Government Contracting: It Can Pay to be Woman-Owned
Susanne’s first job out of high school was an administrative clerk at the U. S. Department of Energy National Accelerator Laboratory site office, “…readying the site for the design and site team to begin the process of constructing a 25-mile diameter ring for what would become the world’s largest proton accelerator. Acquisition, development, design, permitting, inspections, and all aspects of constructing this extraordinary facility, along with the unique aspects of art and restoration that were a part of the project, set the stage for what was to become my future career, then business,” quipped Susanne. Armed with a Master of Management from Northwestern University, she continued to work and rose up the construction project management ladder in the private and public sectors. She helped make her organizations and colleagues more effective, efficient and profitable through innovative institutional research programs to bolster expertise on public sector projects, as well as a project incentive program that led to double-digit annual growth gains for her employer. She skillfully guided the Illinois Corridor Transportation Management Association members through the web of Clean Air Act requirements to avoid non-compliance fines and help redevelop blighted areas in Chicago.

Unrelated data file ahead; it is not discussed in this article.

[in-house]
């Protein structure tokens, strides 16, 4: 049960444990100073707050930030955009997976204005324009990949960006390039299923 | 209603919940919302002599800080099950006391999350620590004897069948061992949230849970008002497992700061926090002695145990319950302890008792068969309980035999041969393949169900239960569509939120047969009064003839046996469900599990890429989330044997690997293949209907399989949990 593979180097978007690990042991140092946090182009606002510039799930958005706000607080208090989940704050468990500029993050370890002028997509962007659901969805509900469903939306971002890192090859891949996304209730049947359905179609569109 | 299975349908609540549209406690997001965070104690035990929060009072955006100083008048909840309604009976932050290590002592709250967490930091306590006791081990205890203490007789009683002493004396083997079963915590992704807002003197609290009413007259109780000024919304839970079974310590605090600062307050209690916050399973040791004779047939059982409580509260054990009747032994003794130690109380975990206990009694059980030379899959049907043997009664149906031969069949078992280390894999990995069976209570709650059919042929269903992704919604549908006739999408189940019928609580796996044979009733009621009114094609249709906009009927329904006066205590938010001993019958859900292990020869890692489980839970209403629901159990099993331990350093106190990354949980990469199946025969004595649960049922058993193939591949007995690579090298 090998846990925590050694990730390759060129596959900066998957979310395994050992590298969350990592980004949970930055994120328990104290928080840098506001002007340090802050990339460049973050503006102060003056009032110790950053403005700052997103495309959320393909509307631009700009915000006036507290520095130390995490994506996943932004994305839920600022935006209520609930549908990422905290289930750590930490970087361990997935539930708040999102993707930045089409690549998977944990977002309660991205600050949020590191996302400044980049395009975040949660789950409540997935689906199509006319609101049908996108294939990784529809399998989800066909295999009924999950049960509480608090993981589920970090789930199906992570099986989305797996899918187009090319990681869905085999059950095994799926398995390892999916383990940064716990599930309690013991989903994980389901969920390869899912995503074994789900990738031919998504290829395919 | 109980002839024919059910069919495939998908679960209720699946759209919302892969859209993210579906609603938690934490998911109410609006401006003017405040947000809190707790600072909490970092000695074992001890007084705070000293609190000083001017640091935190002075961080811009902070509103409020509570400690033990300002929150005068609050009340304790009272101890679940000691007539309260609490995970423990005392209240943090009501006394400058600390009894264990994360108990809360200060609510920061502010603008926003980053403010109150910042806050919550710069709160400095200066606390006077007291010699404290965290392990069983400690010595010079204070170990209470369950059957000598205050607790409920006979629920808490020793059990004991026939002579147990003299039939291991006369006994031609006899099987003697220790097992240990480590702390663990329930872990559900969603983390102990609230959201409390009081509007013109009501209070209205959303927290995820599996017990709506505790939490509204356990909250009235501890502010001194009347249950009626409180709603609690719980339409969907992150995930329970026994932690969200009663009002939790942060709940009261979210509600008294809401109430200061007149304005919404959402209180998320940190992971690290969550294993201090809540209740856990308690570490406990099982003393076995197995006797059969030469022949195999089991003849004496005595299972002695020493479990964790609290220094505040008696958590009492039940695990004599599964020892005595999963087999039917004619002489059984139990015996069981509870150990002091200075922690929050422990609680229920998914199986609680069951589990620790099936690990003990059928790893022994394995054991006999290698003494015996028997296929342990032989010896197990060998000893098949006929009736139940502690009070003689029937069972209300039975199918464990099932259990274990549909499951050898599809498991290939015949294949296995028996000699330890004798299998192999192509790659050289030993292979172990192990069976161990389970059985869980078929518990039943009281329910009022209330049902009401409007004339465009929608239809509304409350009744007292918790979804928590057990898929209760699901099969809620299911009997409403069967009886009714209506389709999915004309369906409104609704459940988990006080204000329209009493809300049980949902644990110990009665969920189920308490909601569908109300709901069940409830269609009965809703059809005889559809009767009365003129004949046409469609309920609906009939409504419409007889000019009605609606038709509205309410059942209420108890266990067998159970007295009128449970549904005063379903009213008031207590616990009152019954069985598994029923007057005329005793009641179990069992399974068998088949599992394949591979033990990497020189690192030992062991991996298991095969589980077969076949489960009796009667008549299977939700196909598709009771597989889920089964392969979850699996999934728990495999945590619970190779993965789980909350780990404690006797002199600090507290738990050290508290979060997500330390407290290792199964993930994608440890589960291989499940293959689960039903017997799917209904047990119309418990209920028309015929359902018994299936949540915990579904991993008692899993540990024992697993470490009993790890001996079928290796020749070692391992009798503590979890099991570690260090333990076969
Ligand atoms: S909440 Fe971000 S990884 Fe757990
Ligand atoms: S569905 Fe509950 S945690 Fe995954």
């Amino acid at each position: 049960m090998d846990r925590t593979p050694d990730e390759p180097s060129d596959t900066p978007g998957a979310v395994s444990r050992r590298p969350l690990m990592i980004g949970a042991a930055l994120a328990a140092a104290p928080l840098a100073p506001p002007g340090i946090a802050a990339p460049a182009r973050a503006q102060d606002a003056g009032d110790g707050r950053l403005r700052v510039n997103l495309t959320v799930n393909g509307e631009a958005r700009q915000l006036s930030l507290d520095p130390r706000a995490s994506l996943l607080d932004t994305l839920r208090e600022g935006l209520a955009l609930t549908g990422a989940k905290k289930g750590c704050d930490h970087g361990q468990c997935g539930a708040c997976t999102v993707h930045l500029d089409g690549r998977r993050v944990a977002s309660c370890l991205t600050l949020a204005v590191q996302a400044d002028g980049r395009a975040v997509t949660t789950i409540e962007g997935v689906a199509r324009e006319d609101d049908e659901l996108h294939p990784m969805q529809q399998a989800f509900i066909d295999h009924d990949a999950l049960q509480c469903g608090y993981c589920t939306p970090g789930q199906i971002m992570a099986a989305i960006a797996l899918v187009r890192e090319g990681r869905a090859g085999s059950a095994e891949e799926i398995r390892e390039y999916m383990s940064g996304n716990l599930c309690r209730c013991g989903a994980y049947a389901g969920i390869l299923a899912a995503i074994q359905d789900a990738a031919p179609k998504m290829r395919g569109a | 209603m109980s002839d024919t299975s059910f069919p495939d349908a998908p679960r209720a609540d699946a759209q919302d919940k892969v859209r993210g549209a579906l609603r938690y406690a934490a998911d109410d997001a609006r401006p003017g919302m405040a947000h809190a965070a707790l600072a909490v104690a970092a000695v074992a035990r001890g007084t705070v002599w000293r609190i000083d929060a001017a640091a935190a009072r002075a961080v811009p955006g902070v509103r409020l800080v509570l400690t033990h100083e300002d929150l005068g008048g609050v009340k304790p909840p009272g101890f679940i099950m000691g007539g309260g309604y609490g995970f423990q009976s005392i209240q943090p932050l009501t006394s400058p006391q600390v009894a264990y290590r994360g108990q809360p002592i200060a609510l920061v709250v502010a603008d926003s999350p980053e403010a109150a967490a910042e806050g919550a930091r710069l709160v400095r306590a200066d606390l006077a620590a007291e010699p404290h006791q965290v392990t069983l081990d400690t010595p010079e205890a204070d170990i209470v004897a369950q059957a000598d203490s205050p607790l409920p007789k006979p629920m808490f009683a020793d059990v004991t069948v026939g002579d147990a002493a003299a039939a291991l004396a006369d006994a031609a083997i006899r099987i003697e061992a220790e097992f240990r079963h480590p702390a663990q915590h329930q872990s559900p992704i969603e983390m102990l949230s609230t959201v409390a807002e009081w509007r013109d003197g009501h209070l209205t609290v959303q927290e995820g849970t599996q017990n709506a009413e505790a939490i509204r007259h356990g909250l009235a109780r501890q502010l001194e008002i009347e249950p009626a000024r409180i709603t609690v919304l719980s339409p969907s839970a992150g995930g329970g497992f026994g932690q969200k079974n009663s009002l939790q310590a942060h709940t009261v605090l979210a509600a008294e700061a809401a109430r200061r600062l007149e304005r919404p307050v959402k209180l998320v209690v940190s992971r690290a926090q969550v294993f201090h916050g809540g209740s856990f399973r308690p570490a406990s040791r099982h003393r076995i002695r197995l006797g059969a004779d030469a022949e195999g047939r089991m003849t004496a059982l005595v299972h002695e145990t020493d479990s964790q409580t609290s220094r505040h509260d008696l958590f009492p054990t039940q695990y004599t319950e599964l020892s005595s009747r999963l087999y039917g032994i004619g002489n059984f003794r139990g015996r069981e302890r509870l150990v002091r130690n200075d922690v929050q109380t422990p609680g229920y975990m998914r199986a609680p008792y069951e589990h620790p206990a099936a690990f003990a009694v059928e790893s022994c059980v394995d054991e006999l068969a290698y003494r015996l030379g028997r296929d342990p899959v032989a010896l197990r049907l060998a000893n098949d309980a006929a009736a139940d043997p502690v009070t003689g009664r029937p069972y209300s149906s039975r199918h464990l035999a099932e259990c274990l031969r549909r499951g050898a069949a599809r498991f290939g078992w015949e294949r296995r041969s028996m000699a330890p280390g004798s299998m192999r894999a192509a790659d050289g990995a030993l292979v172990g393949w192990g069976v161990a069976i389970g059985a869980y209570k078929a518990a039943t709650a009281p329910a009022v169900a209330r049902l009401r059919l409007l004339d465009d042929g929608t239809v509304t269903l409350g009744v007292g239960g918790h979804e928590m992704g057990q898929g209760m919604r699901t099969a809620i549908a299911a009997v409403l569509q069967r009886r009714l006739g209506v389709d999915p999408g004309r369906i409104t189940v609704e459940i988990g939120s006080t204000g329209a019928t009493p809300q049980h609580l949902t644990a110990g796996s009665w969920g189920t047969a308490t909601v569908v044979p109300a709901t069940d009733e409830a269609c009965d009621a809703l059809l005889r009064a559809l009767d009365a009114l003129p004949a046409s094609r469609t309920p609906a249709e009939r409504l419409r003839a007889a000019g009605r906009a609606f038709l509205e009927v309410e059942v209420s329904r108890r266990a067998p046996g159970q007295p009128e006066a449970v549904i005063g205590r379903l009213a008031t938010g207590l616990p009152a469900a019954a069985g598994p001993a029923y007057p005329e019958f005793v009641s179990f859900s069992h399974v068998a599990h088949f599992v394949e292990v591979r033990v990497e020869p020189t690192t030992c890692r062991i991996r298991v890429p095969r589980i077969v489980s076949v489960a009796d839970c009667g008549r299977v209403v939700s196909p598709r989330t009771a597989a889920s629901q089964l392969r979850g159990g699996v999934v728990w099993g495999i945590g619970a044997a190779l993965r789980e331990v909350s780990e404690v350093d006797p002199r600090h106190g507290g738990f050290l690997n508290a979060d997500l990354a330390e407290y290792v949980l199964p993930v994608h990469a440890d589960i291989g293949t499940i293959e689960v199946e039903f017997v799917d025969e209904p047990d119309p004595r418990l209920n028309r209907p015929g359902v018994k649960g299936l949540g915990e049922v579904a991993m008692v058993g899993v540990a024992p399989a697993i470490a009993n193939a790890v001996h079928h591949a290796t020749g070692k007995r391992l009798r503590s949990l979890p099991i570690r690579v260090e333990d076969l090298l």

After years of proving herself to be equal to the tasks, Susanne took the initiative to start her own enterprise in 1991, and now manages a $150M annual construction management portfolio. She pursued and won status as an SBA 8(a) firm, a Women Business Enterprise (WBE) and Disadvantaged Business Enterprise (DBE), all business development tools to help small disadvantaged businesses compete in the federal and state contracting marketplace.
When asked about her success, Susanne said that often being the only woman in the meeting can be daunting. “But if you are willing, as my mentor, Lt. Col. Charles Dierker (USACE, Ret) said, to be ‘an individual who leans forward in the foxhole’, armed not only with the knowledge on how to do your job, but the confidence in yourself and your abilities, you can win them over and win those contracts. Then you have to deliver what you promised on time and on budget. That’s how you succeed.” Not too bad for a girl who started out as clerk!